Wiring harness development in today’s automotive world

By Dan Scott

The never-ending development of new technologies and their addition to modern vehicles leads to a phenomenon that can be labeled as the Content Dilemma. The Content Dilemma represents the conflict between the technology content that vehicle manufacturers try to integrate into their vehicles, and the weight, cost and packaging space required for wiring harnesses.

Examples of recent technology trends that are driving the Content Dilemma include (figure 1):

  • Electrification
  • Autonomous Driving
  • Artificial Intelligence
  • Connected Vehicle
Figure 1: New automotive technologies such as artificial intelligence and connectivity are creating new challenges in wiring harness design.

A key competitive factor for customers in an electric vehicle is range. The more miles a vehicle can drive with one charge, the better. Vehicle mass plays a key role in determining a vehicle’s range, therefore, minimizing weight in an electric vehicle is crucial to bringing a competitive and successful vehicle to market. New vehicle technologies, however, require additional electrical wiring and other electronic components, increasing the weight of the vehicle. The introduction of the electric powertrain alone adds about 30% more weight compared to an internal combustion engine powertrain.

Autonomous driving requires the addition of a multitude of hardware redundancies and fail safe mechanisms to prevent single points of failure that could disable the autonomous system unexpectedly. System redundancies are critical because unexpected failures may cause the vehicle to crash if the driver isn’t paying attention or actively involved in the driving and steering process. However, these safety redundancies can add significant weight and cost to the wiring harness by duplicating networks, powerlines, and some electronic control units (ECUs).

Vehicles are also becoming highly connected as part of the internet of things and internet of vehicles, transforming the vehicle into a seamless interface between our connected lives at home and at work. The integration of screens and displays into almost any imaginable interior surface demonstrates the vehicle’s growing role as a hub for entertainment, communications, and productivity. All this technology has to be connected together, driving OEMs to incorporate more networks, such as CAN, and leading to wiring harnesses that are heavier, larger, costlier, and more complex (figure 2). Some modern vehicles contain close to 40 different harnesses, comprised of roughly 700 connectors and over 3000 wires. If taken apart and put into a continuous line, these wires would exceed a length of 2.5mi (4km) and weigh approximately 132lbs (60kg). In addition, OEMs will need to integrate high baud rate networks with specialty cabling to support the increased features and functionality of new vehicles. Modern vehicles can contain more than 70 specialty cables, such as coax, high speed data, and USB cables. In older cars, this number was closer to 10.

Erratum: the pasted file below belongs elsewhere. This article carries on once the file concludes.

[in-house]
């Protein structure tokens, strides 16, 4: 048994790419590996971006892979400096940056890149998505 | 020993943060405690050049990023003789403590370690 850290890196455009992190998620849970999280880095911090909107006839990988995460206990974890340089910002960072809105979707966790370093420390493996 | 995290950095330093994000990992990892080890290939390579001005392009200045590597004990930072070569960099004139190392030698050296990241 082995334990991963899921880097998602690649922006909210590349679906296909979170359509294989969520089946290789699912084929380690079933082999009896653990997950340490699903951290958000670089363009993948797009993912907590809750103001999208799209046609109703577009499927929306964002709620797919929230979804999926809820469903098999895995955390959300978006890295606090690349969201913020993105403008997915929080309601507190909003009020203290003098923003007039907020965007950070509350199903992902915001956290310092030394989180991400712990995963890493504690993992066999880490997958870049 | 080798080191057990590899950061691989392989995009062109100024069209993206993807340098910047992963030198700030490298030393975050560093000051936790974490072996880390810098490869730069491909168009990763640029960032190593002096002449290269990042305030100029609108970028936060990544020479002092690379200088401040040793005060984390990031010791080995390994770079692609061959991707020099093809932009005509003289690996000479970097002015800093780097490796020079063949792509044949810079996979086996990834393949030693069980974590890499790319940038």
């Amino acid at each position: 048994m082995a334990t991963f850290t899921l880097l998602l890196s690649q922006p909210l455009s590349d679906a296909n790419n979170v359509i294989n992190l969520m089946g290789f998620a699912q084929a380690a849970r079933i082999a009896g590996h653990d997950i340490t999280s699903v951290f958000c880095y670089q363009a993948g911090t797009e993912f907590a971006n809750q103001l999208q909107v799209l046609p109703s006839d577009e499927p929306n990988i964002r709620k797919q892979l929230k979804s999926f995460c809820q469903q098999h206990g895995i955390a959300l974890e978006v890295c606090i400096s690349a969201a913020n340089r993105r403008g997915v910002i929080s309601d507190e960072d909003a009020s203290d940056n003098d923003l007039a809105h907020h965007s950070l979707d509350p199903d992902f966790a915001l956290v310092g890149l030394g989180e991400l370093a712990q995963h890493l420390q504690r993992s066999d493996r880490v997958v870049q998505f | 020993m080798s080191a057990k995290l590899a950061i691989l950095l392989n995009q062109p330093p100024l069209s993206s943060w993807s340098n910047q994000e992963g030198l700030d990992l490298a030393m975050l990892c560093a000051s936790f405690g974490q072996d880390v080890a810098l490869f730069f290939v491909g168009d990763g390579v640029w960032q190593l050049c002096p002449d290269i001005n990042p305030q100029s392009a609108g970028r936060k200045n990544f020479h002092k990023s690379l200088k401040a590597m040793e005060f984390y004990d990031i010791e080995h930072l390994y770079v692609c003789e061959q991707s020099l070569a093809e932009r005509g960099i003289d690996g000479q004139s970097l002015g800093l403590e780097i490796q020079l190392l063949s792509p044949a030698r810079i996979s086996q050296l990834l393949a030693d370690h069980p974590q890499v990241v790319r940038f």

Growing electrical and electronic content in vehicles is increasing bandwidth demands in the vehicle. OEMs are responding by incorporating additional networks, both standard and specialized, leading to harnesses that are heavier, costlier, and more complex.

How can today’s automotive manufacturers solve the Content Dilemma? Via the introduction of methods that help development teams to reduce the impact of added content and technology on the weight, cost, complexity, and packaging space required for wiring harnesses.

One solution is to develop technologies that reduce harness weight. Ultra -small diameter wiring (0.13mm2) is one good example. Unfortunately, the industry is still struggling to develop a sufficient number of terminal substitutions for all currently existing terminals that can crimp to such a small wiring diameter. Reducing the wire size on common circuit types, such as CAN busses, can achieve quick weight savings without necessitating a complex subset of connectors and pins, but the available products on the market currently do not support a large-scale migration to ultra-small diameter wiring.

Finding alternatives to specialty cables will further reduce the weight, cost and bundle diameters of harnesses. The number of cameras and displays will only increase in the future. OEMs must balance between using high baud rate networks that require specialty cabling and installing a greater quantity of lower baud rate networks, based on the resulting cost, weight, complexity, and risk of the harness. In the near term, widely used standards, such as CAN FD, that provide higher baud rates while operating on inexpensive twisted pair wiring may provide an easier and lower risk upgrade path. Alternatively, finding ways to multiplex these signals onto one shared specialty cable and having multiple devices tap into these cables will have the same effect: reducing harness weight, cost and bundle diameter.

Another approach is using advanced software solutions, such as Capital, part of the Xcelerator portfolio, that support tradeoff studies to optimize module locations and identify any modules that can be combined to save weight, cost, and reduce bundle sizes (figure 3). The ability to compare and analyze layouts for their impact on harness weight, cost and bundle diameter will enable engineers to choose the most optimal system architecture.

Figure 3: Capital enables tradeoff studies with cost, weight, and bundle size metrics top optimize a harness design.

To learn more, read our whitepaper: Automotive trends create new challenges for wiring harness development

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This article first appeared on the Siemens Digital Industries Software blog at